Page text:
This is why John the Baptist is so important. John was what we would call a charismatic character. He was a prophet in the tradition of the great Jewish prophet Elijah, and he lived in the desert like a “holy man” or monastic, wearing rough clothing made of camel’s hair and with a leather belt around his waist. He ate the food of the desert, locusts and wild honey (v. 6). But John was not important because of his unusual appearance or charismatic personality. He was important for one thing only. He prepared the way for Jesus Christ.
How did he do it? He did it by preaching, and the essential elements of his preaching are what Mark mentions: (1) the need of repentance of sin and God’s forgiveness; (2) the coming of Jesus as a divine Person, one far greater than John himself; and (3) the work of Jesus in providing salvation for those who would repent of their sin and believe on him. In verse 4 Mark tells us that John came “baptizing in the desert region and preaching a baptism of repentance for the forgiveness of sins.”
The call for baptism is itself interesting, because it was a fairly novel thing. The striking thing here is that John was asking Jews to be baptized and there was no precedent for that. Jews were never baptized. It was unheard of. In fact, so novel was the demand that Jews be baptized that John was specifically named “the baptizer.” No one had ever demanded this of the so-called “people of God” before. But it was extremely important, of course. For John’s baptism was a baptism of repentance and was therefore a powerful way of saying that all people are sinners and that they must repent of sin if they are to benefit from the Savior who, at that time, was just coming.
This is something that is terribly neglected today. We are not surprised that the world does not talk about sin. The world does the opposite. The world talks about its good works and tells itself that all is well. The surprising thing is that often the church is not talking about sin either. Instead, scores of preachers and lay people are concerned for what are called “felt needs,” and as a result they are spending their time telling people that those felt needs will be met simply by “coming to Jesus” and not telling them that they are in rebellion against God, that they are in danger of judgment, and that their only hope of escape is by faith in Jesus Christ.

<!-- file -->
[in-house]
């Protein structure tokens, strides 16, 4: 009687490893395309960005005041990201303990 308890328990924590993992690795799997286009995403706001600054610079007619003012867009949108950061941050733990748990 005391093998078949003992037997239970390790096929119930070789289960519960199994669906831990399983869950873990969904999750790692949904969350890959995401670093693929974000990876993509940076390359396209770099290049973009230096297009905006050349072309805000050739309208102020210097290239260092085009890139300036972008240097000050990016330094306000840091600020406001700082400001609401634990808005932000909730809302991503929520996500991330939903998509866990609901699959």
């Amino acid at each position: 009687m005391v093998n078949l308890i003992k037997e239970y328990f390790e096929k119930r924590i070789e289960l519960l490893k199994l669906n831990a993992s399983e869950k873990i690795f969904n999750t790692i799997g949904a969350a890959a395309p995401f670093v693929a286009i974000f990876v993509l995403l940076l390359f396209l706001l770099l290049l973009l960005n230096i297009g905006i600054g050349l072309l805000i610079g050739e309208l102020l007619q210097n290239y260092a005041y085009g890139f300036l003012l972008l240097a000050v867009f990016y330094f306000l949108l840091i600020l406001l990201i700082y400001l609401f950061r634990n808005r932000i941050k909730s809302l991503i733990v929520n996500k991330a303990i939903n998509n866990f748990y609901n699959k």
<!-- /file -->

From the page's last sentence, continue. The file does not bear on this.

Or if it is not speaking to felt needs, the evangelical church is so often merely trying to entertain people, believing that the way to build God’s kingdom is by helping people to have a good time in church and to feel good afterward. Remember that John the Baptist was not an entertainer. He was so far from being one that Jesus contrasted himself with John, saying, “To what can I compare this generation? They are like children sitting in the marketplaces and calling out to others: ‘We played the flute for you and you did not dance, we sang a dirge, and you did not mourn.’ For John came neither eating nor drinking, and they say, ‘He has a demon.’ The Son of Man came eating and drinking, and they say, ‘Here is a glutton and a drunkard, a friend of tax collectors and sinners’” (Matt. 11:16-19).
I hope you won’t forget that what Christmas is about is really serious. Christmas is a time to enjoy yourself; I am not denying that. By all means have a good time. Celebrate with your family and friends. Laugh and tell stories. But don’t forget that Christmas is about the birth of Jesus, whose very name means “Jehovah saves” or “Salvation is of the Lord.” Thus, if you are going to prepare for Christmas at all, you have to begin by repenting of your sin and turning to the One who alone is able to save you from it. One commentator has said, “The divine and proper preparation for the gospel of Jesus Christ is preaching about sin.”1
1 R. Kent Hughes, Mark, vol. I, Jesus, Servant and Savior (Westchester, Ill.: Crossway Books, 1989), p. 23.